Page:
Trois Mec. Stirring the Pot in Fine Dining.

The alignment of business and operations never tasted so good.


Trois Mec 
The signature Trois Mec starter snack of crispy buckwheat “popcorn” with rice wine vinegar packs as much punch as the idea behind this exclusive, hiding-in-plain sight Los Angeles restaurant. With over a decade of experience in Michelin three-star restaurants, Chef Ludo Lefebvre first rocked the Los Angeles restaurant scene with his pop-up concept LudoBites and later teamed up with John Shook and Vinny Dotolo of beloved restaurants Animal and Son of a Gun to create Trois Mec [2]. Trois Mec, which slackly translates to “three homies”, is a simple but perfect example of a company that effectively aligns its business and operating models.

The Business Model
The business model of Trois Mec runs counter to that of many other restaurants. Most restaurants we know today seek to please guests by providing go-to menu items, specific cuisines, consistency, convenience, choice, high quality service, and a space of beauty or comfort in which to dine. Trois Mec reverses the traditional restaurant business model by focusing on pleasing the chef by granting him daily creative license and a starring role in a small dining room. The culinary comforts with which guests are familiar hardly exist at Trois Mec. The resulting experience is an accessible, no-frills, unique, intimate, and exclusive culinary experience. For a flat rate of $85 per person, all guests have the same five tasting courses each night at set times, a tasting menu that has been dubbed the best in the world for under $100 [3].

Lefebvre hides not in the back of house as he would in other restaurants, but rather he is spotlighted in the open kitchen where two thirds of the 24 available seats face him. Privileged guests are invited to experience Chef Ludo’s artistry and eat whatever he feels inspired to create that evening. In any given week, guests may receive bright, crunchy asparagus spears with buttery brioche crumbles, zesty yuzu citrus, sous-vide egg yolk, and fragrant elderflower. The next week, patrons may be gifted a sushi-inspired dish of sticky rice, salted cod that liquefies on the tongue, and whipped avocado [4].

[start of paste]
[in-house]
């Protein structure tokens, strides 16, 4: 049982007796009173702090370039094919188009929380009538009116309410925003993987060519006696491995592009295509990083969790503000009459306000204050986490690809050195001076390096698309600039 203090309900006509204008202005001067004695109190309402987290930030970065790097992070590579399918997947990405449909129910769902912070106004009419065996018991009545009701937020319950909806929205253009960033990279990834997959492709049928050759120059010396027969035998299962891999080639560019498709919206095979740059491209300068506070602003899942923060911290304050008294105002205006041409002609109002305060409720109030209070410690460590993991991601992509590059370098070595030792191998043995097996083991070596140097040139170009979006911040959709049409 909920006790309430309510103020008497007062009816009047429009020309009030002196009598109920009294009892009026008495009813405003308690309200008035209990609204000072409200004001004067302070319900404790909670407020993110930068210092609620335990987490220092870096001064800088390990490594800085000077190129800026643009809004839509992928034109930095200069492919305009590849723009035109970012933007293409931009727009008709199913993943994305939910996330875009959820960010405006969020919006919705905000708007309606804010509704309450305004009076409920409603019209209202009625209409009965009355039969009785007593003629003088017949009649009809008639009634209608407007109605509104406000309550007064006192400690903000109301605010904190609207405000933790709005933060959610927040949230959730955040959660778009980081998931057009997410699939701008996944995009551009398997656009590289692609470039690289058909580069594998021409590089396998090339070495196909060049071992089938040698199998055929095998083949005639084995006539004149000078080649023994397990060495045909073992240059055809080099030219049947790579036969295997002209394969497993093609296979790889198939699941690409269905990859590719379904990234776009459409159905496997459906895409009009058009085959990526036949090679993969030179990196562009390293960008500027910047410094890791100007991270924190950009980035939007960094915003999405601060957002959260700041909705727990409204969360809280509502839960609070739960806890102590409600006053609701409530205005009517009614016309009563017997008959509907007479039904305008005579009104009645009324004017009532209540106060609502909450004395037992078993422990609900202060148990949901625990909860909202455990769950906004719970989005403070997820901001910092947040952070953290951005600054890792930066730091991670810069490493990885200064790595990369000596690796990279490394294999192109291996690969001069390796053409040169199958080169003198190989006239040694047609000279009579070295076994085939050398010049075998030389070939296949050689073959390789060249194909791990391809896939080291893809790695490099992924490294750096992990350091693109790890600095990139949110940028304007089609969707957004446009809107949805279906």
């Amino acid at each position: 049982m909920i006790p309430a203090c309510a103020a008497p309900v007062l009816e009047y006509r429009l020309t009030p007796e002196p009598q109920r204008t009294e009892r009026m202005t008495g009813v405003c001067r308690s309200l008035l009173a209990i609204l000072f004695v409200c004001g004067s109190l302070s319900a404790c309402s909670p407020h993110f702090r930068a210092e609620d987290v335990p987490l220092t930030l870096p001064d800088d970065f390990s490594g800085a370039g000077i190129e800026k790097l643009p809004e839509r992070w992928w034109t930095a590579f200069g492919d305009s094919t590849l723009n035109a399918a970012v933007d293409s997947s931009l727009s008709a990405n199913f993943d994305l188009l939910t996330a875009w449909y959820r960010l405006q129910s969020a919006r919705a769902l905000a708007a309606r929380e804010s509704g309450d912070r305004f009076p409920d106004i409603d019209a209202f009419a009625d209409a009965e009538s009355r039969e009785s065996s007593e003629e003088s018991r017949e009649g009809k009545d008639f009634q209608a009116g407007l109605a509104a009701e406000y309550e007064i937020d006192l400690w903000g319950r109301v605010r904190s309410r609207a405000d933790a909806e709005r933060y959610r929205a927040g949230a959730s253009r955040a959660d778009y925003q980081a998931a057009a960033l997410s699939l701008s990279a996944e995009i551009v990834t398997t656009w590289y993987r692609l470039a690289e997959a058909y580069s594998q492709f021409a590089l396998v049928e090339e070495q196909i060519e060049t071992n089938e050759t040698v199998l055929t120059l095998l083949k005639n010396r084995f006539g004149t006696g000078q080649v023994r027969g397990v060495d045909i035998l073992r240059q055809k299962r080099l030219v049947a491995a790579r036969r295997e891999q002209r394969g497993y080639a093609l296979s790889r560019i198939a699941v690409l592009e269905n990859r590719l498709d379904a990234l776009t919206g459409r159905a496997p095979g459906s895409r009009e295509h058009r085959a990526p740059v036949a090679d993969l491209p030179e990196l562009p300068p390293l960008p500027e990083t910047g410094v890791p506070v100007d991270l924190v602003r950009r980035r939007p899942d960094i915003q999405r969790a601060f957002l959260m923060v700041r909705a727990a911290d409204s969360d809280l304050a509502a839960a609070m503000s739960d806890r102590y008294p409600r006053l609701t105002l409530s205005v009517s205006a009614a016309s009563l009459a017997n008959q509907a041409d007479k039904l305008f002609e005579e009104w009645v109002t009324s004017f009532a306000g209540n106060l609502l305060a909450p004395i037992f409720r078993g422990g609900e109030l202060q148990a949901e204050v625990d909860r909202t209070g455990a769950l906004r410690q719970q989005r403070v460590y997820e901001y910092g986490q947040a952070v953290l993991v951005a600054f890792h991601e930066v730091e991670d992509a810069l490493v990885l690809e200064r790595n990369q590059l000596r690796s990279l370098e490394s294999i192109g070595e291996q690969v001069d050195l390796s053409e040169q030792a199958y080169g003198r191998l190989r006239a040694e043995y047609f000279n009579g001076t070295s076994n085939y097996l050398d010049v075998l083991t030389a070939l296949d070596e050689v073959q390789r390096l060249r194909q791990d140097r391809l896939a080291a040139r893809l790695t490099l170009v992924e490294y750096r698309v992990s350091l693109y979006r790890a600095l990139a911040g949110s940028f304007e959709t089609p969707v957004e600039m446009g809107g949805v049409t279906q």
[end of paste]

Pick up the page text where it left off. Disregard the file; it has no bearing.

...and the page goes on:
The Operating Model
How does Trois Mec serve its guests the world’s best tasting menu for under $100 by superstar Chef Ludo? The restaurant closely aligns its operating model with its business model in key ways. First, the restaurant resides in a worn strip mall and dons the pizza parlor decal of the previous occupant. Because Trois Mec hardly redesigned the space it took over, the no-frills interior highlights the chef and his craft, as intended.

Diners cannot reserve a table! In fact, diners must purchase tickets online in advance as if for a show at the Staples Center by visiting Trois Mec’s website at precisely 8:00 AM every other Friday when the restaurant briefly releases available reservations for the next two weeks [4]. This ticketing system strongly complements its business model. Requiring diners to purchase tickets in advance allows the restaurant to meticulously plan its menus. The restaurant purchases the exact, necessary quantities of food every day, eliminating waste and the associated costs that negatively and significantly affect other restaurants. As a result, Trois Mec is able to price its tasting menu at a fraction of the cost of other similar restaurants [4]. Because each patron receives the exact same tasting menu on a given night, the chef repeatedly creates the same dishes at set seating times, providing increased efficiency and reduced variability in nightly dinner operations.

Effective Alignment
The effective alignment of Trois Mec’s business and operating models relieves the restaurant of the many pitfalls other restaurants face and makes the business so successful. Not obvious to patrons, resources and costs are optimally allocated, maximizing margins for the restaurant. Meanwhile, the chef is granted creativity and celebrated nightly and guests receive the best tasting menu in the world for under $100.







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Student comments on Trois Mec. Stirring the Pot in Fine Dining.

  1. This is an awesome concept 🙂 Love Chef Ludo!

    Am curious how much of the success is due to the celebrity of Chef Ludo (e.g. is that really the only asset?) versus having a really unique / efficient concept? Could anyone else (outside of the Anthony Bourdain’s and Chef Ludo’s of the world) replicate this?

    Time to go eat…